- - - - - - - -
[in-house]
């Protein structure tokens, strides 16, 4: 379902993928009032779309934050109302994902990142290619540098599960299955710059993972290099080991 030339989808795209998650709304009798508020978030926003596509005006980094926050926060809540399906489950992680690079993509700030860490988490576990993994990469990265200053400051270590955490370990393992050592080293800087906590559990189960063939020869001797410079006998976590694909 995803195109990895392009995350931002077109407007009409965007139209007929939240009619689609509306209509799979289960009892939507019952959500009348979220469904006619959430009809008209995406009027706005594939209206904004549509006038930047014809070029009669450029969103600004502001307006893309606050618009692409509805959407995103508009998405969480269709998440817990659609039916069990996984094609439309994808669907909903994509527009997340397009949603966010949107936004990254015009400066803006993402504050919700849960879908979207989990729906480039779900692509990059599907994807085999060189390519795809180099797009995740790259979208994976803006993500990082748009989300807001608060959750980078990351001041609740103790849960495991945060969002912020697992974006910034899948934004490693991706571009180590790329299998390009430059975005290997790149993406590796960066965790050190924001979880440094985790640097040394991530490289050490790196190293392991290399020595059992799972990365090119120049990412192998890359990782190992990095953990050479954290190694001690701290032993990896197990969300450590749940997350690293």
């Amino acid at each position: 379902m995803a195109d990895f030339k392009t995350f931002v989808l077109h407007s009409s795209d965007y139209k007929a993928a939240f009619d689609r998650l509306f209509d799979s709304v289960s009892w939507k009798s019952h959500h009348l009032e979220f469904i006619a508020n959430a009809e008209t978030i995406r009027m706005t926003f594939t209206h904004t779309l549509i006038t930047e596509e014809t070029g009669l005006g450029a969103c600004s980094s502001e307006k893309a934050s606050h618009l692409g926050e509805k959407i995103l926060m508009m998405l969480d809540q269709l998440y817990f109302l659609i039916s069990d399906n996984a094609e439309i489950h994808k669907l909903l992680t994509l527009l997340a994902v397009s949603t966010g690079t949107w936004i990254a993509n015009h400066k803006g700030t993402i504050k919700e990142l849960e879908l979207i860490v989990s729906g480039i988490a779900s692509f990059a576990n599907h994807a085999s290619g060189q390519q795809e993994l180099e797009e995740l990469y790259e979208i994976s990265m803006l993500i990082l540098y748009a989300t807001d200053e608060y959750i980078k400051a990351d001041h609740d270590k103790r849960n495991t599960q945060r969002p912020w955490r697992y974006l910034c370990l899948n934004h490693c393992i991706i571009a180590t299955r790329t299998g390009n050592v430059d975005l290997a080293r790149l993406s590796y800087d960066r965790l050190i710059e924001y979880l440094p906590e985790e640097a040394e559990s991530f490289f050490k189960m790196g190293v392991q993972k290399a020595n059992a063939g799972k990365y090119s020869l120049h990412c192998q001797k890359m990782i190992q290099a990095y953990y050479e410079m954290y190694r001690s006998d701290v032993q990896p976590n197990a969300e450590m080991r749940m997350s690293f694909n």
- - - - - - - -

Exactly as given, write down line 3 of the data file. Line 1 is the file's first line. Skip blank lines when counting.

């Amino acid at each position: 379902m995803a195109d990895f030339k392009t995350f931002v989808l077109h407007s009409s795209d965007y139209k007929a993928a939240f009619d689609r998650l509306f209509d799979s709304v289960s009892w939507k009798s019952h959500h009348l009032e979220f469904i006619a508020n959430a009809e008209t978030i995406r009027m706005t926003f594939t209206h904004t779309l549509i006038t930047e596509e014809t070029g009669l005006g450029a969103c600004s980094s502001e307006k893309a934050s606050h618009l692409g926050e509805k959407i995103l926060m508009m998405l969480d809540q269709l998440y817990f109302l659609i039916s069990d399906n996984a094609e439309i489950h994808k669907l909903l992680t994509l527009l997340a994902v397009s949603t966010g690079t949107w936004i990254a993509n015009h400066k803006g700030t993402i504050k919700e990142l849960e879908l979207i860490v989990s729906g480039i988490a779900s692509f990059a576990n599907h994807a085999s290619g060189q390519q795809e993994l180099e797009e995740l990469y790259e979208i994976s990265m803006l993500i990082l540098y748009a989300t807001d200053e608060y959750i980078k400051a990351d001041h609740d270590k103790r849960n495991t599960q945060r969002p912020w955490r697992y974006l910034c370990l899948n934004h490693c393992i991706i571009a180590t299955r790329t299998g390009n050592v430059d975005l290997a080293r790149l993406s590796y800087d960066r965790l050190i710059e924001y979880l440094p906590e985790e640097a040394e559990s991530f490289f050490k189960m790196g190293v392991q993972k290399a020595n059992a063939g799972k990365y090119s020869l120049h990412c192998q001797k890359m990782i190992q290099a990095y953990y050479e410079m954290y190694r001690s006998d701290v032993q990896p976590n197990a969300e450590m080991r749940m997350s690293f694909n």